6 February 2018 at 9:01 pm #463292
Hey folks, first time posting on here, I thought I’d add to the collection of boards people have done.
I made this in extremely well seasoned cedar, it has been outside for a couple of years, and then brought in for the last year.
I have to say that the cedar has been a bit of a bastard to work with. It doesn’t quite do what I’d expect.
It’s next to impossible to use the cabinet scraper on it, it just behaves like wet pine and drags (and, thinking I’d set the no 80 up wrongly, I reground the edge and tested it on some oak first, good on the oak, terrible on the cedar!).
It chips out instead of giving clean shoulder lines when doing cross cuts on the table saw. This was seen with having done a knife wall first, of course. I tried it on the opposite side without a knife wall and got no chip out! Weird. It also chips really easily on corners, as I found out when putting a slight round on the edge. However it has sanded beautifully. It’s almost like it behaves like a brittle hard wood, but with some of the properties of a green soft wood.
Smells wonderful when being worked though.
I also found that the grain was so strong and wavy that it would pull the blade of my home made router plane down into the grain and lower the setting. I got one smaller tenon that way, but learned quickly from that. I’ll be looking into getting a smaller eye bolt and making it square, rather than just relying on tension from the tightening nut on the eye bolt.
Had loads of fun doing this and I’m going to enjoy looking at it each time I use it in the kitchen.7 February 2018 at 12:00 am #463395btyremanParticipant
I wouldn’t recommend the no80 on any softwood, as you found out it doesn’t work properly nor does a card scraper, cedar of lebanon planes very well though, does the smell not affect the taste of food chopped on it?8 February 2018 at 7:55 am #464572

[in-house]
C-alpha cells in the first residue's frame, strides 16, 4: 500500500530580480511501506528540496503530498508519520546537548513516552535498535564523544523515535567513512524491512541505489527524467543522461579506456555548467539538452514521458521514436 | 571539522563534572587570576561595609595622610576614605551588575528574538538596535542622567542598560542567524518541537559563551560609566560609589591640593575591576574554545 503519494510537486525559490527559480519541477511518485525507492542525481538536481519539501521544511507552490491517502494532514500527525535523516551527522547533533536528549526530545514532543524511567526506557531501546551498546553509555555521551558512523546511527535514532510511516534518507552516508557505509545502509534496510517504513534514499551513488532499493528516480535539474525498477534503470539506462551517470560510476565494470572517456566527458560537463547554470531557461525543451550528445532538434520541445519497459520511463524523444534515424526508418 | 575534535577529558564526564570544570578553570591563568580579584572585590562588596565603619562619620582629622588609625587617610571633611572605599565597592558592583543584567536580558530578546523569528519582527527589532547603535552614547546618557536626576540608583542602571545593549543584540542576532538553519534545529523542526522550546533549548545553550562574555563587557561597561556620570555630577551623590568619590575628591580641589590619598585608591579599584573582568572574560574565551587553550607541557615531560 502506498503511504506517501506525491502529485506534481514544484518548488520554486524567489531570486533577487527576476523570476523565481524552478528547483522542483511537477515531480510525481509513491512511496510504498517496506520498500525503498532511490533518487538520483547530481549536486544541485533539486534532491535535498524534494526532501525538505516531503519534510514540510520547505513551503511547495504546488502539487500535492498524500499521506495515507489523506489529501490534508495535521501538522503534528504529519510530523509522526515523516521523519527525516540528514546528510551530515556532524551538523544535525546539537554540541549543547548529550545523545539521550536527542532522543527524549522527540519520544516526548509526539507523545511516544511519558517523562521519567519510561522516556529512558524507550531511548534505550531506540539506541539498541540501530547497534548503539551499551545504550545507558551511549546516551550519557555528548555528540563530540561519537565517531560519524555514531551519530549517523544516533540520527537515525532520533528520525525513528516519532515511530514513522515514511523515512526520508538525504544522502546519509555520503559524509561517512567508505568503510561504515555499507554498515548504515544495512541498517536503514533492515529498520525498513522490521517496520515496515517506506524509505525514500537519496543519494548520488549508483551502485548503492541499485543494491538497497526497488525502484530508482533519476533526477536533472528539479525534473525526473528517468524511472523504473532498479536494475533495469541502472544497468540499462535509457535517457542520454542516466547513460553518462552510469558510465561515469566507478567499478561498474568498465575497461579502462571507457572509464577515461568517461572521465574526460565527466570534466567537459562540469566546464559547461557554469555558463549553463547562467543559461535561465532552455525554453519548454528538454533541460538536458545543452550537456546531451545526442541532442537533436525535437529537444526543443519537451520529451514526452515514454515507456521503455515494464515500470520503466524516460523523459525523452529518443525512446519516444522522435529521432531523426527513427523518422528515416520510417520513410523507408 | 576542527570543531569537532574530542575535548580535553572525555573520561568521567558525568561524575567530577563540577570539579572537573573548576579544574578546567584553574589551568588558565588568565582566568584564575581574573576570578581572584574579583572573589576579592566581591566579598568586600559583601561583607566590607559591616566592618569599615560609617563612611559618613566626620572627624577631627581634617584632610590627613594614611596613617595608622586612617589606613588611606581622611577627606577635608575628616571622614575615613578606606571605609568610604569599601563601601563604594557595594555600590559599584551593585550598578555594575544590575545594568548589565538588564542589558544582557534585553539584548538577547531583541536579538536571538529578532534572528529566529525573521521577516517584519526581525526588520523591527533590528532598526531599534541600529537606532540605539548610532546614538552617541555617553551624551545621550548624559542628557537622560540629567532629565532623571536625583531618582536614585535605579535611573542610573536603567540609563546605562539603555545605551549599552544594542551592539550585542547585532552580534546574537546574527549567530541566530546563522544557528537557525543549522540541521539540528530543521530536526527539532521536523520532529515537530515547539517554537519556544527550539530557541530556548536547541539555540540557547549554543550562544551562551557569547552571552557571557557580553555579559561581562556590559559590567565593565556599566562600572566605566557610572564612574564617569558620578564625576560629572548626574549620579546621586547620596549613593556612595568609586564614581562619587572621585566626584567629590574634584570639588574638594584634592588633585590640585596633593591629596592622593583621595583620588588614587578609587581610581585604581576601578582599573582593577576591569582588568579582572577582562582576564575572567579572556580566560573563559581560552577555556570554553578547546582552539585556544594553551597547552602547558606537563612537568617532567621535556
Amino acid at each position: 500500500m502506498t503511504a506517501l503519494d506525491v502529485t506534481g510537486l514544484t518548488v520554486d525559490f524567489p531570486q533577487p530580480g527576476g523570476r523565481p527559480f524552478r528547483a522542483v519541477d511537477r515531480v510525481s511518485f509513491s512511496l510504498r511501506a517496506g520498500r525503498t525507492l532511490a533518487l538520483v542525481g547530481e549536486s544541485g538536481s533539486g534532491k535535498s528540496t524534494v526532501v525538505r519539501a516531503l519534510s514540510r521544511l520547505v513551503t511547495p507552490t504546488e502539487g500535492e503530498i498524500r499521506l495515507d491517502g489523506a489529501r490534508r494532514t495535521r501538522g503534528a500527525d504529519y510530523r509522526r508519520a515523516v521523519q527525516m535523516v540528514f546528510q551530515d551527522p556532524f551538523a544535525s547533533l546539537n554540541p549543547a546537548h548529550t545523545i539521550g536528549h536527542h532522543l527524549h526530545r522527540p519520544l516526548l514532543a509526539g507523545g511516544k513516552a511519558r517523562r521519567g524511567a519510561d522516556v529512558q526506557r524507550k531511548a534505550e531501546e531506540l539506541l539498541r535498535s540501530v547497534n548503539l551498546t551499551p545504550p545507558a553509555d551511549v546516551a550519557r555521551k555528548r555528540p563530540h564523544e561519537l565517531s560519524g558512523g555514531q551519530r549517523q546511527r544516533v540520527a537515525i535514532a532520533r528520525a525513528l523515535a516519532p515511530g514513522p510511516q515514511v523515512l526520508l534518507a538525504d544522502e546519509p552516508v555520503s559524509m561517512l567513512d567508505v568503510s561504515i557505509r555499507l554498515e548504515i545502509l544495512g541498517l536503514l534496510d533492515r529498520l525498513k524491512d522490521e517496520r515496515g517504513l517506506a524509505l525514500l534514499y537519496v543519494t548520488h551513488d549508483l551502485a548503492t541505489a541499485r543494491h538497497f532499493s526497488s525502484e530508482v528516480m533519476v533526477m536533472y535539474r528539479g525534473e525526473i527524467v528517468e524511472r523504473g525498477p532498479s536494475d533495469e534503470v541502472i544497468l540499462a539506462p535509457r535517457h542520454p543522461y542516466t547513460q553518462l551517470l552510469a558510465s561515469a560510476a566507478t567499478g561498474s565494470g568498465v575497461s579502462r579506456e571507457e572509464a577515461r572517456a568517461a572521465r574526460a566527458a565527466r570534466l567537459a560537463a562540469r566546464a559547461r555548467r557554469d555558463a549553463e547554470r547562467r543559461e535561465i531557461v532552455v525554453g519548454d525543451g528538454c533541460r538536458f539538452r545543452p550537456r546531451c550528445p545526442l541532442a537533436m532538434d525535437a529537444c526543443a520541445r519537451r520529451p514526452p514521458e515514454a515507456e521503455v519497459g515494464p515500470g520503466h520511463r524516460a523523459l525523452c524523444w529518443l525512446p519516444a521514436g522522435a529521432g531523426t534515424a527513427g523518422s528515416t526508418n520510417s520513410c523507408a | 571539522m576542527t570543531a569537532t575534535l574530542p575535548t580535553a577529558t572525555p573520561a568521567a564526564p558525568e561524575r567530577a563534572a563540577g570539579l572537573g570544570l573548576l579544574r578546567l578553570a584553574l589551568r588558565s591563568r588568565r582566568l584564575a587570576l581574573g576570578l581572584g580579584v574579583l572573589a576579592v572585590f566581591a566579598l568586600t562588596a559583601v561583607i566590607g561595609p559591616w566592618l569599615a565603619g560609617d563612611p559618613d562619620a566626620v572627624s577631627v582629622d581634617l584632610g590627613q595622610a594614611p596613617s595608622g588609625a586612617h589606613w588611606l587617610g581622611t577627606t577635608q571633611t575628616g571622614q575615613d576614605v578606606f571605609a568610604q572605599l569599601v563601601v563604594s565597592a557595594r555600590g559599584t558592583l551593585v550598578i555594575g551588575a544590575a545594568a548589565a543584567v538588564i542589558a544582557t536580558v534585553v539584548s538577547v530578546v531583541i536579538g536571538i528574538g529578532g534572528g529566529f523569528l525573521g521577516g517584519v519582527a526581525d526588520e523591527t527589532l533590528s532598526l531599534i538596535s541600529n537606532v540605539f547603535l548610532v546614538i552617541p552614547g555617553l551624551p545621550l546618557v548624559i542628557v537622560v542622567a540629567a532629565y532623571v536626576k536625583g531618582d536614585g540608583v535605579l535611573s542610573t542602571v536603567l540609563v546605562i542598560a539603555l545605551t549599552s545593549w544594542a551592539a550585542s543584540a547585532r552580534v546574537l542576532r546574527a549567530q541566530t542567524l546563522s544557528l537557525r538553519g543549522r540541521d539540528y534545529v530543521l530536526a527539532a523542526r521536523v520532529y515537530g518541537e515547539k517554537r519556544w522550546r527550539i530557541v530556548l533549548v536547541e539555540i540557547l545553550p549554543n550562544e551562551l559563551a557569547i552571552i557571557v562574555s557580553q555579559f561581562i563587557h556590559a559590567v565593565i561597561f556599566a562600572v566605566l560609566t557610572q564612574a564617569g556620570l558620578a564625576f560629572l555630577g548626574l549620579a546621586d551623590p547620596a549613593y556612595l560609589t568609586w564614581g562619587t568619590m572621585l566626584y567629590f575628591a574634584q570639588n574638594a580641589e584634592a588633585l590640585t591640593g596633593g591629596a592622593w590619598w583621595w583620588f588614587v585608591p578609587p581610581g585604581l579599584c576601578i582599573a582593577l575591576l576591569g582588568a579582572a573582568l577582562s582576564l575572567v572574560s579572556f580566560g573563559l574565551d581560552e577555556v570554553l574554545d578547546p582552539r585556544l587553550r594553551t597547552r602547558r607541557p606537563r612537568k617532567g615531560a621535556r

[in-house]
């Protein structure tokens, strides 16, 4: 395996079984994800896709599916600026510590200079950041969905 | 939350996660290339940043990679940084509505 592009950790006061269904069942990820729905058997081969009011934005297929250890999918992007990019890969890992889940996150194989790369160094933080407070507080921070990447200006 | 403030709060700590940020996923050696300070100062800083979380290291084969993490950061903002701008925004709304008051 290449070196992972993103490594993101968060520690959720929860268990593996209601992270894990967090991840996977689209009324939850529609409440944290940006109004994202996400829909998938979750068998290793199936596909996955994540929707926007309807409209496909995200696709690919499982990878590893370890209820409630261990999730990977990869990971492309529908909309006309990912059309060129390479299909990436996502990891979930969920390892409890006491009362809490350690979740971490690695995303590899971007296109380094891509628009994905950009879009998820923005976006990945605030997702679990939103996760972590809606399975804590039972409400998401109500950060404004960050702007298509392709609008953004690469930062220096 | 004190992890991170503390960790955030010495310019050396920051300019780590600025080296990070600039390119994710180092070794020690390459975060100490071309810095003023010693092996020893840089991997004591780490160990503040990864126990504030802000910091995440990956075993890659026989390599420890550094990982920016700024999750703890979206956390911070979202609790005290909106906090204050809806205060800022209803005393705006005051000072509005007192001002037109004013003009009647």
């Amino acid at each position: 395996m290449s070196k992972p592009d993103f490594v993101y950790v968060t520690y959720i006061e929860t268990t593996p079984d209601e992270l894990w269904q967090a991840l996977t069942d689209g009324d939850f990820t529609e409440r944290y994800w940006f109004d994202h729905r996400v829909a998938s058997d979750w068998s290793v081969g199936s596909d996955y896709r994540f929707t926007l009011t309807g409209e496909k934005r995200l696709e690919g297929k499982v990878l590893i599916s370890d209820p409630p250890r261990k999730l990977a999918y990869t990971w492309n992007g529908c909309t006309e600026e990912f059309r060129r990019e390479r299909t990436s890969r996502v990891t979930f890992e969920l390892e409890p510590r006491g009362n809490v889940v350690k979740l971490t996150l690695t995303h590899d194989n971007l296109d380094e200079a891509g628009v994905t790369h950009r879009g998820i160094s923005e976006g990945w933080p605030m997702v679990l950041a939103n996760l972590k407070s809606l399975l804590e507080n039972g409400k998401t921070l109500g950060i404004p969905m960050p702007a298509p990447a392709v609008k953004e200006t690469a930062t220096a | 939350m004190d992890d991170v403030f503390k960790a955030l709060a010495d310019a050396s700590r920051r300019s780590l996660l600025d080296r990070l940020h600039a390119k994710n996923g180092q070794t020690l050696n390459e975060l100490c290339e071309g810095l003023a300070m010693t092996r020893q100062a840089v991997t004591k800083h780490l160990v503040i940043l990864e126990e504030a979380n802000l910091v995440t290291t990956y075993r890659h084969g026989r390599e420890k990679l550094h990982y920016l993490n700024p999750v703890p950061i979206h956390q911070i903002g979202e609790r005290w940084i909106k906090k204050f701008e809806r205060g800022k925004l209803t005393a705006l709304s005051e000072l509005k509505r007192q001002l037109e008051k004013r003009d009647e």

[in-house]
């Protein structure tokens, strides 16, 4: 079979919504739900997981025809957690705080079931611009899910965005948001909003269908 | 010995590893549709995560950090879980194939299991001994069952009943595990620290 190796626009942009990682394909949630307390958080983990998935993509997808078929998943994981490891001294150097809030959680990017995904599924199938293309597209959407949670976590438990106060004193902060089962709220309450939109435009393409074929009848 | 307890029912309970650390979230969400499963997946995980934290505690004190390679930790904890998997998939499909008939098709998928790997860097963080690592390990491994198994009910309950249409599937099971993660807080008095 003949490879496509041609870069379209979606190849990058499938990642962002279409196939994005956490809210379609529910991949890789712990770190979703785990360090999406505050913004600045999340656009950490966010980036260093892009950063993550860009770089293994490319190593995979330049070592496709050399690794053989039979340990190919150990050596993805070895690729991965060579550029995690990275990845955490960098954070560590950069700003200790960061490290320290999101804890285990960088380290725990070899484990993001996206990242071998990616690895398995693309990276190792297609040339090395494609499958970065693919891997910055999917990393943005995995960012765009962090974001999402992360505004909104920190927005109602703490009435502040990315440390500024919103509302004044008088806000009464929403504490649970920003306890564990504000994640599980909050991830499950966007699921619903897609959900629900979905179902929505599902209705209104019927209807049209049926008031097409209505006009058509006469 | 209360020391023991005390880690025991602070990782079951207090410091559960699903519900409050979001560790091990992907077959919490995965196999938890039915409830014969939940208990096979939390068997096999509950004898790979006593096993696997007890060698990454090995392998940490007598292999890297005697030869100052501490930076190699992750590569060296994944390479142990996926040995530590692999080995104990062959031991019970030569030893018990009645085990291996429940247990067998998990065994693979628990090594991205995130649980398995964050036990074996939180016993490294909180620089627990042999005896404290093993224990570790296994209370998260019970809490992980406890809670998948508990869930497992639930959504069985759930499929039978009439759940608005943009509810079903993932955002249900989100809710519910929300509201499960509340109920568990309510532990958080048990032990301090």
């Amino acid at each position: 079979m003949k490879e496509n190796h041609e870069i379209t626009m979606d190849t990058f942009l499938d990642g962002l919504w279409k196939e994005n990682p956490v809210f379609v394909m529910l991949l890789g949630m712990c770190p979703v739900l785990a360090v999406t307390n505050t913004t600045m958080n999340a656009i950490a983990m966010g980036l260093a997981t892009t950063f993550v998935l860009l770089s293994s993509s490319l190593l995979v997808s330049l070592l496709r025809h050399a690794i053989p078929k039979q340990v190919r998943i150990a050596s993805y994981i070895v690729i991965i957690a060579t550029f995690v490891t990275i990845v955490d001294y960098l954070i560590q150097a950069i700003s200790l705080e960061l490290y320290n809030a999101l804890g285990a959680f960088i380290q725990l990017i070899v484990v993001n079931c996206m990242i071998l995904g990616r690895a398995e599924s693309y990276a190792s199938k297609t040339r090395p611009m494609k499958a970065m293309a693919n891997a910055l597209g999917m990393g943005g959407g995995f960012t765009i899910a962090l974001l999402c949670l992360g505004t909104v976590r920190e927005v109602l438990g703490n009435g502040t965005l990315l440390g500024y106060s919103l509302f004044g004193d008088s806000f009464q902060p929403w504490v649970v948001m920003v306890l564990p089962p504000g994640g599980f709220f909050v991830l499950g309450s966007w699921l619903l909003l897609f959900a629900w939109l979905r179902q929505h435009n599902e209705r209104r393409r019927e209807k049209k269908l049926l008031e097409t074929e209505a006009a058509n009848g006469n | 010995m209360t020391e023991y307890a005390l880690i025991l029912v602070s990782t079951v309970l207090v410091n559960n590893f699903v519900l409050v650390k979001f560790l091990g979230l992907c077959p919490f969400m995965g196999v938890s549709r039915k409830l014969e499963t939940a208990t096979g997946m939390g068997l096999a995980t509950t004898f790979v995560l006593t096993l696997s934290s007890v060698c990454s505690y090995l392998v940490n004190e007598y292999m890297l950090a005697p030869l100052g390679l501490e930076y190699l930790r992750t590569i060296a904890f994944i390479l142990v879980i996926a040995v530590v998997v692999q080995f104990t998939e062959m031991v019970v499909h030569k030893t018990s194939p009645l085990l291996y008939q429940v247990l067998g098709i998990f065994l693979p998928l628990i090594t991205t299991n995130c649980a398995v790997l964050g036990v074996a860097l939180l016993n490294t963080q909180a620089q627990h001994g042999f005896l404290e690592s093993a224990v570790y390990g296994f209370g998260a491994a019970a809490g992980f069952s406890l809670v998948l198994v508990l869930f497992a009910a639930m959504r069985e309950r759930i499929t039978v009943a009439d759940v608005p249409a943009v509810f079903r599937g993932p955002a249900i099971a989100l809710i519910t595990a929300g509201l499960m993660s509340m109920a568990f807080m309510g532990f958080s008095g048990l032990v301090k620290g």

So far, no taste affected. But it’s only being used for bread. However, it seems to be giving off very little smell at this point and only really gave off scent when being sawed during its prep.29 March 2018 at 7:28 am #513213radarParticipant
Nice work on the cutting board, and I love the look of the end grain in those pins!
I too have found cedar to be a pain to work. I’m chopping a bunch of large mortises in 4×4 cedar for my current project, and you’d think that chopping mortises would be a breeze in such a soft wood but even a newly sharpened mortise chisel just crushes the fibers a lot of the time. I’ve had it tear out easily and in surprising ways when planing, but with the throat set very, very narrow I got much better results. It also seems like it dulls my tool edges faster than cherry or walnut.17 April 2018 at 9:42 am #527673
Thanks for the info about your experience with cedar. I wonder what about the material that makes it dull edges and fracture so easily. I’ll have a dig around in my books and see what I can find.17 April 2018 at 10:25 am #527681Larry GeibParticipant
The dulling is due to high silica content. Here’s the wood database entry for Aromatic cedar, but most cedar is high silica content.
The fracturing is due to different densities of early and late wood, and the low density.
Keeping tools razor sharp and knife walls or backing on the exit side are key to avoiding lots of cleanup. A shooting board with a fence tight to the plane iron also helps.
Cedar can be a beautiful shimmering finish ( also partly due to the high silica) but it’s not very forgiving. Burnishing yields better results than scrapers, but you need to start with a surface that has been well planed. It can be done with a steel or wood burnisher, wood shavings, or a Tightly bound corn broom bundle impregnated with beeswax.
- This reply was modified 3 years, 5 months ago by Larry Geib.
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